A former Congregational minister from Vermont, John Humphrey Noyes founded the OC in 1848 in an attempt to hasten the coming of the Millennium. The OC library collection supports Noyes's reputation as an avid reader, writer, and scholar. His name appears in ownership inscriptions and dedications inside at least thirty-seven theological texts, novels, and schoolbooks. Noyes owned—and, in some cases, extensively annotated—biblical texts as well as publications by Emmanuel Swedenborg, Isaac Taylor, Augustus Clissold, and John Woolman.
Harriet Holton married John H. Noyes in 1838 and became one of the first members of the Putney Community, a predecessor of the OC. She later served as 'Mother' of the OC and remained a devoted follower of Noyes throughout the Community's decline and dissolution. Holton contributed at least nine publications to the OC library representing the genres of devotional literature, music, poetry, and religious fiction. One of Holton's additions to the OC library, The Christian Lyre (1831), contains a handwritten copy of a poem said to have been composed by John H. Noyes ("I will not give you back your heart...").
The younger brother of John H. Noyes, George W. Noyes joined the Putney Community at the age of fourteen. He later served as 'Father' of the Wallingford Community, edited the Oneida Circular, and earned a reputation within the OC for his intellectual prowess. At least twelve publications in the OC library bear Noyes's name. These publications come from a wide variety of genres, including history, social theory, theology, reference, languages, and travel.
John Langdon Skinner, an early adherent to the Perfectionist cause, married John H. Noyes's sister Harriet in 1841 and became an early member of the Putney Community. His signature appears inside twenty publications in the collection. Because Skinner was a schoolteacher prior to joining the Community, most of his contributions to the OC library are geography, history, English, and science textbooks. He also appears to have read about theology, phrenology, and abolitionism.
A zealous member of the OC from its inception, William Hinds edited its publications, supervised its industries, and later managed the Oneida Community, Ltd. corporation. The nine publications in the OC library bearing his signature exemplify OC attitudes toward perfection, namely that it could be achieved through the cultivation of knowledge and personal ability. Those publications that can be associated with Hinds are on such diverse topics as French language and literature, world history, parliamentary politics, horticulture, zoology, entomology, and chess.
Former Episcopalian minister James B. Herrick entered the OC in 1868 and remained a staunch supporter of Noyes throughout the OC's tumultuous decline. He appears to have contributed at least forty-two publications to the OC library. The majority of publications displaying Herrick's signature are ecclesiastical histories, biblical expositions, and scriptural studies. While still a student, Herrick carved his name and the Greek letters chi, psi, and iota on the front board of his copy of The Works of Horace, with English Notes, Critical and Explanatory (1855).
Charles Guiteau joined the OC in 1860, but seceded after six years of experiencing apparent social alienation from its members. He left behind six publications inscribed with his signature, including Titi Livii Patavini Historiarum (1821), Lectures to Young Men: On Various Important Subjects (1859), and Three Hours of School A Day: A Talk With Parents (1854). In 1881, Guiteau was arrested and executed for assassinating President James Garfield.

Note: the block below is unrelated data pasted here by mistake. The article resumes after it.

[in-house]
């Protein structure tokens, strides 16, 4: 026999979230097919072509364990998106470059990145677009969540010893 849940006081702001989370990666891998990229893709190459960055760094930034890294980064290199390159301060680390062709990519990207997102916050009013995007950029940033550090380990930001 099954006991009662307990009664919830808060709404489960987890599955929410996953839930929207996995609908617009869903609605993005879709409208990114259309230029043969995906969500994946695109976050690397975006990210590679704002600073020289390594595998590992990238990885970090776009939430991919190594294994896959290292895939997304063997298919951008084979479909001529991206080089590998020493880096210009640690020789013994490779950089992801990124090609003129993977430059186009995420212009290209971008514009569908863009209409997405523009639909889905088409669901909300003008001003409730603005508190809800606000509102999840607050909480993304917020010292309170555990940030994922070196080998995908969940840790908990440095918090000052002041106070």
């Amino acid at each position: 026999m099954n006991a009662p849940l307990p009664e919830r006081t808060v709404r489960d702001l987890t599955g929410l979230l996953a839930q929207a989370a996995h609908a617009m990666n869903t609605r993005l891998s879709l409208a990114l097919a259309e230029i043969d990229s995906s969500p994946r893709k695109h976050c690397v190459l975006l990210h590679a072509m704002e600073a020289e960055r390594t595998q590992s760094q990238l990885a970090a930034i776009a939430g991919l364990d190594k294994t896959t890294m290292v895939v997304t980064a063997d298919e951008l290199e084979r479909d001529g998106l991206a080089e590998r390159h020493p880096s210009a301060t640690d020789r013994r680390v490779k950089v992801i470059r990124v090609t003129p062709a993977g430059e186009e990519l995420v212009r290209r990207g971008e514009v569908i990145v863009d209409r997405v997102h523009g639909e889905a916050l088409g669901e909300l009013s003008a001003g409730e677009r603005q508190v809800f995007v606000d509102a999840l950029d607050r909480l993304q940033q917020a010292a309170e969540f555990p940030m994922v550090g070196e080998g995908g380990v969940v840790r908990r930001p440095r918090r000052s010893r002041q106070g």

Born in what is now Sri Lanka, Robert S. Delatre joined the OC in 1856 after years of international traveling and cosmopolitan living. Issues of the Oneida Circular indicate that Delatre enjoyed painting, reading abstract philosophical works, and furthering his spiritual growth. The eight publications in the OC library associated with Delatre attest to the diversity of his interests. Prior to joining the OC, Delatre owned works of poetry, three publications about spiritual regeneration and prayer, and Practical Hints on Light and Shade in Painting (1826).
Theodore L. Pitt joined the OC in 1853, eventually serving as editor of the Oneida Circular for one year and librarian of the OC for another. His signature appears in twelve publications of various genres, including school textbooks, reference materials, bibles, biographies, and poetic works.
Formerly a Methodist minister, Lorenzo Bolles, Jr. toured a number of communal societies before choosing to settle at Oneida in 1865. He surrendered at least nine publications to the OC library upon joining the Community. Many of these publications are theological in nature, relating to Puritanism, Protestantism, and biblical studies. The two Methodist texts and one Spiritualist tract bearing Bolles's signature contribute to the theological diversity of the OC library.
Francis "Frank" Wayland-Smith joined the OC in 1851 as a ten-year-old boy. He studied law at Yale University, wrote articles for the Circular and American Socialist, led the OC orchestra, and perfected his skill on the violin at every opportunity. Five books in the OC library contain his signature, including Violins and Violin Makers (1866) and The History of the Violin (1864).
Henry A. Warne joined the Community in 1873 and served as a schoolteacher for OC children. The twenty publications in the OC library inscribed with his name suggest that Warne's main passion in life was natural science. Most of the publications Warne donated to the OC library are highly specialized texts on microscopy, entomology, botany, zoology, horticulture, and natural history.
All images courtesy of the Oneida Community Mansion House.